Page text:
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A tough supply run in Zambia’s wet season

We set off at 05:00 with supplies for the team looking after ‘Plains Camp’ during the rainy season.

I took Ferrison and Botson along for support and for Botsons knowledge of the bush west of the plains. We had one broken fan belt to fix on route. We reached a point on the edge of the plains where the flood waters prevented any more progress by vehicle at 09:30. I Ask Ferrison if he wants to walk to camp, he points at Kapinga Island (about 5kms away) and says ok after all it’s just past there a few kms, agreed but thought he might be underestimating a bit. So we decide to leave our lunch on the vehicle, as we have to get out and start wading, off come the shoes and trousers, and after what felt like the longest 5km’s ever, with water up to our chest in places we reach Kapinga Island . We see Lechwe (Antelope) practically swimming from us, that was our first clue!.

We passed Kapinga Island into the next plain, following the ‘road’ which is 1 mtr under water. So we struggle on and after another couple of hours and with cuts to my legs from the grass starting to appear we reach the last large plain to cross before camp we try and shout to the guys in camp to come to us by canoe.. they don’t hear us. Between us and camp is a set of small rivers/gullies of flowing water. Ferrison decides now is the time to admit  that he doesn’t swim, but as Botson does and as we have taken literally hours to get to this point turning back no option so we strip off to just our shorts and proceed to swim across the channels. We reach the other side of the channel expecting firm grass to walk on, but we find only floating grass, on top of more water.

We finally reach 2 Fig Island, next to our camp. As we drag ourselves up on to the first bit of dry land for hours we hear a rustle in the long grass… A hippo!!!  it is 10 meters from us and it charges, Botson and I run in different directions, luckily he goes for Botson (not lucky for Botson) and gets about 2 mtrs from him, Botson makes himself big and we are both now shouting to try and scare this thing… luckily it works and the Hippo trudges off … We are finally spotted by one of the staff at camp who sends a canoe for us. With only an agonizingly short distance to camp we have to wade once more through even sharper reeds and grasses (mixed with Hippo poo). We get to camp!! All this effort to tell the guys we have 4 bags of maize in our vehicle, which we will leave in the bush for them to collect. Turns out that half the team had gone fishing in a dugout, well they are traditional fishermen!… The one chap who is around, called Peter, wants me to see the camp, I feel like I need a doctor not a guided tour of my own camp but he is so nice and keen that I should see it I cant really just sit down as I want, now covered with cuts and insect bites on my bare white/red body (remember no clothes since the swim). I can’t wait to get it set up for the season and make it home. I love this place (usually)….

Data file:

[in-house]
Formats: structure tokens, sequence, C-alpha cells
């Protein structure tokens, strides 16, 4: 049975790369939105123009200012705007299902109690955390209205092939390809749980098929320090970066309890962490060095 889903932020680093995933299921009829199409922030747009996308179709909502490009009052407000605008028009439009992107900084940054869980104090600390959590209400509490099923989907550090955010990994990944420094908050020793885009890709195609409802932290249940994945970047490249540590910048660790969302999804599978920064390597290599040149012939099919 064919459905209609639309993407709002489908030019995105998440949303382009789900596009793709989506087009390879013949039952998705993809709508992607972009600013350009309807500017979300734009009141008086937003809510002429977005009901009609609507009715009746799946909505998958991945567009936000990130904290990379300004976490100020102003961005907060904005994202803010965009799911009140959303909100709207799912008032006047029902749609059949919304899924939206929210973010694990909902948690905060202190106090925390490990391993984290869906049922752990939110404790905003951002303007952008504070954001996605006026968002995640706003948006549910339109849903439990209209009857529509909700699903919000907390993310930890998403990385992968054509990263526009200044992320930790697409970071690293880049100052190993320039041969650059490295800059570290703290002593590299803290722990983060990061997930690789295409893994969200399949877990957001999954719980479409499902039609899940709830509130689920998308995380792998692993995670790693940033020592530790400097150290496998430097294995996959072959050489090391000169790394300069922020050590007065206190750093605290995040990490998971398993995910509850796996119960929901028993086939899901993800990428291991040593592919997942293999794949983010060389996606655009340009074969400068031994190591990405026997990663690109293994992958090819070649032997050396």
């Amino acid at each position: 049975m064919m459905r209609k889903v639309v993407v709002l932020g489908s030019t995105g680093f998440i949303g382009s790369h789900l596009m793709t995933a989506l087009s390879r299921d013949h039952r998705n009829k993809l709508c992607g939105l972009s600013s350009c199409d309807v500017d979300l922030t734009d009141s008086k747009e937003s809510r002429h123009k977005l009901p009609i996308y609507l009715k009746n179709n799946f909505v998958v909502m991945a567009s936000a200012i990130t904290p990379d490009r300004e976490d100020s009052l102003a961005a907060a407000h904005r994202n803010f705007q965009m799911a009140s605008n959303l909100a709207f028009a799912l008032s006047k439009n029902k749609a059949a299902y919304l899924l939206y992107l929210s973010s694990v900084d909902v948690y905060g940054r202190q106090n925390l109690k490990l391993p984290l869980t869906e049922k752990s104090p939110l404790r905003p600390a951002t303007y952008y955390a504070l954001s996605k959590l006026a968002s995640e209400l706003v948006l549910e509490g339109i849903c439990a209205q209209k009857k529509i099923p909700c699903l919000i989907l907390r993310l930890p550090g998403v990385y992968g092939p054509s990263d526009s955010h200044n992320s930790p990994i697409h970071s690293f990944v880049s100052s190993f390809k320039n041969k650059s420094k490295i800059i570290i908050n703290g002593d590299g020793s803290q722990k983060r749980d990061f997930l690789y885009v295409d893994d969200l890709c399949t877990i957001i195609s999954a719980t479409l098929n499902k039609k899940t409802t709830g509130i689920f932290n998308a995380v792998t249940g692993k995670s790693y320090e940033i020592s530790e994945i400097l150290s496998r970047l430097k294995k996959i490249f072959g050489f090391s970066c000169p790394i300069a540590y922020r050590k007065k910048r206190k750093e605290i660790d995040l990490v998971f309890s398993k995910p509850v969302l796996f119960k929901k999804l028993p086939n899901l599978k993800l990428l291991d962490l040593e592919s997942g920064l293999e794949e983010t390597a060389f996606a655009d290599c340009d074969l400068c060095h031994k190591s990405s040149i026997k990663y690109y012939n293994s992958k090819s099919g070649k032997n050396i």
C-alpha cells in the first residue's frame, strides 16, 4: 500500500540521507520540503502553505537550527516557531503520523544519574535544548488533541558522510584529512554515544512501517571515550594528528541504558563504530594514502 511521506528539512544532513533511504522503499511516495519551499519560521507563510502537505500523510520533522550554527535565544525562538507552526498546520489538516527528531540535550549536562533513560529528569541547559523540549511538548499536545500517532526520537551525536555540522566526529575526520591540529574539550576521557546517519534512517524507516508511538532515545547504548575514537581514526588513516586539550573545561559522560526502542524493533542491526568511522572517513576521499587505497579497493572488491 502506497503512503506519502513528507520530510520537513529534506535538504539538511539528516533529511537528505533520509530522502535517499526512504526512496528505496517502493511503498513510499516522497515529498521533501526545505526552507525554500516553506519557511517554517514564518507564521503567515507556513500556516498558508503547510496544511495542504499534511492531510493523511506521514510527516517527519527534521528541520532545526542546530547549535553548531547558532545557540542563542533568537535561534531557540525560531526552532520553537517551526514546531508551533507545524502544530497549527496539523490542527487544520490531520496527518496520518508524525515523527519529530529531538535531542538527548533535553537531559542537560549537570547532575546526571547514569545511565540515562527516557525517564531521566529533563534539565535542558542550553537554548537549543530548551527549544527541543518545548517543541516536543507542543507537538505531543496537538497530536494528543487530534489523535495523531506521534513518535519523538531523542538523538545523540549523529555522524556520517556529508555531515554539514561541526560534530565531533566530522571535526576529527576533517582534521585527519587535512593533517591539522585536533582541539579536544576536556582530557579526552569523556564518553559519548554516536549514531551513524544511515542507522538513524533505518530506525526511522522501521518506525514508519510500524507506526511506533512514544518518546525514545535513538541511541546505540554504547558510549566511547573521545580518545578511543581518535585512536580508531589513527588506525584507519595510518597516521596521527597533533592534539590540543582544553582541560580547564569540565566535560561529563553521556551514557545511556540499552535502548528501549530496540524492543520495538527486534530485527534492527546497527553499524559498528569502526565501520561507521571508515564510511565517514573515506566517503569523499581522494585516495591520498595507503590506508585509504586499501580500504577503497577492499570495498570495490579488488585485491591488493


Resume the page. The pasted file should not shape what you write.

So now the small task of getting back to the vehicle! Now I am feeling fairly strong at this point in time, not bad considering its taken a good 5/6 hours to get here, with no food all day but lots of water. So it’s back in to the water and we trudge back past the Hippo and swam back across the rivers we get on to the plain towards Kapinga Island. It is here where my body decides to punish me for the lack of exercise over the last few months with muscle cramps and only(!) some 10 or so kms to go till I reach the vehicle. Now my nakedness mixed with lack of food, energy and cramps are making life very hard. After a very long and slow struggle, we finally make it back to the vehicle around 17:00. I have never ever been so relieved to see a Land Rover in my life and the final challenge is only another 4 hours drive to camp.

Next time I come back in just a couple of weeks will be to start building camp and the floods will have passed, but I will take a boat just in case…

Most of the time Plains Camp is much more gin-and-tonic and a great base to explore the African bush. Book your visit through Keith’s father who runs Busanga Safaris.

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